My soul is downcast within me;
therefore I remember you
From the land of the Jordan and Hermon,
from Mount Mizar. (Ps. 42:7)
This excerpt comes from today’s Morning Prayer. At first glance, it might seem an odd verse to consider on Independence Day, but as I look with eyes of faith over [what seems to be] our national consciousness Psalm 42:7 might be more useful than you’d think.
A lot of people feel like the American experience is, at the moment, a big hole in the ground. We hear about divisions everywhere: 50/50 elections and referenda, 4/4 Supreme Court Decisions, Partisan rhetoric (polemics, really)… racial divides, divides over gender identity issues… Everywhere there is talk of division. Talking heads speak about the large number of Americans who believe the country is headed in the “wrong direction;” likewise the sense that for the first time, the next generation will not live as well as the last. Neither a pollster nor a statistician, I won’t endorse any of these views in their specifics, but I will say – anecdotally – I’ve heard enough people talking like this (family, friends, parishioners) to conclude that people aren’t necessarily feeling great about America on Independence Day. Many seem to be staring into a great big hole of sadness. Indeed, the most commonly diagnosed clinical psychological conditions in the US are depression and anxiety. What’s a country to do?
Our souls are downcast within us.
A brief lesson in metaphysics: God created all things and made them good. Goodness has substantial nature. Think of goodness as a pile or a mountain. What about evil? Evil has no substance of its own. God did not create it. So what is evil? It’s a “privation,” a lack of goodness. Think of evil as a hole in the ground where a mountain ought to be. Because evil has no substance of its own, it only has the power we substantial beings give it.
History would seem to prove that as weak concupiscent human beings we have a tendency to become fascinated, even obsessed, with the hole in the ground. From the beginning, Adam and Eve were distracted from all the good God had created around them. They became fixated on their perceived lack. The devil plays on this in Genesis: “God knows well that when you eat of it your eyes will be opened and you will be like gods, who know good and evil.” (Gn. 3:5)
In the beginning, focusing on privation, focusing on lack brought about our fall. Today, it seems to be responsible, at the very least, for a national bad mood.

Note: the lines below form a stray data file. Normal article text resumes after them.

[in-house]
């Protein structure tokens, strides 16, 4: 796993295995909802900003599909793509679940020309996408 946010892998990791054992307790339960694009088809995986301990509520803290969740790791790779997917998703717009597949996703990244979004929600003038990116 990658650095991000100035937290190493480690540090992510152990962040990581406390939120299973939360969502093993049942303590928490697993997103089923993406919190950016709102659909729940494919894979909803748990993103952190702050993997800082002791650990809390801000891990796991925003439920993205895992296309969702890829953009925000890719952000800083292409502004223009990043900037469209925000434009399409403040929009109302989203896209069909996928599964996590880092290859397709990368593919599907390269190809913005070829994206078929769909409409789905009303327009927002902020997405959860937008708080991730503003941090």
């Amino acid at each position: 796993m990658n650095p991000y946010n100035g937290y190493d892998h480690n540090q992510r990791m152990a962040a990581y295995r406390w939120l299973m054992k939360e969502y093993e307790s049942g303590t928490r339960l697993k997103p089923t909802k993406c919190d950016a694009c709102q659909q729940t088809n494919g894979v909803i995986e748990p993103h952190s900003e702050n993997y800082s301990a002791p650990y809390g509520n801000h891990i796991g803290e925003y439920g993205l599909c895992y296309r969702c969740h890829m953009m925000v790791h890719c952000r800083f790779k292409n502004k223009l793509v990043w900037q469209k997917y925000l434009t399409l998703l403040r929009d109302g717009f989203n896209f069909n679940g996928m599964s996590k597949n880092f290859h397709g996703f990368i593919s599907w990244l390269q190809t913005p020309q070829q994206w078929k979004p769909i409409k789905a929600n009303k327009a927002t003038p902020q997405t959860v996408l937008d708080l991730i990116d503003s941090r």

Both sides in the current Western debate have fallen for the same trap. The left (exemplified in T.S. Eliot’s Christianity and Culture) has spent three centuries running from the pain for Europe’s 17th century religious wars. Call it secular politics, call it rejection of patriarchal structures, call is sexual revolution it all goes back to the same flight from pain that began at the Peace of Westphalia. But running from something painful is not the same as positively building up something better. The current response of the right is eloquently exemplified in David Brooks’ recent column, Revolt of the Masses (June 28, 2016 – The New York Times): it’s not so much economic downturns that have angered the right, it is the death of the culture that sustained their souls. Both left and right have become fixated on a metaphysical hole in the ground… both are grieving for a lack of life-giving culture. What is the West to do?
…therefore I remember you
From the land of the Jordan and Hermon,
from Mount Mizar
It’s time to get up off the mat… not with a facile optimism but with a substantial hope! God is author of all good. He’s given us so much… not only material resources, but each other… souls capable of loving each other and building each other up for the good. More than this, he’s given us his very self so that we might be re-created in Christ over and over again. G.K. Chesterton put it this way, “The Christian ideal has not been tried and found wanting. It has been found difficult; and left untried” Pope Francis has counseled “encounter” over and over again… an encounter where we exercise our God-given potential to make a decision to build up our neighbors in love. The only thing stopping us from building up that mountain of good with our God is our own fascination with our grief. We could remain fascinated… but what good has that done us?
Looking on this 4th of July with eyes of faith, perhaps we might exercise our independence from grief our independence from sadness by striving to build up something positive and new… a more perfect union of neighbors celebrating the goods they freely share.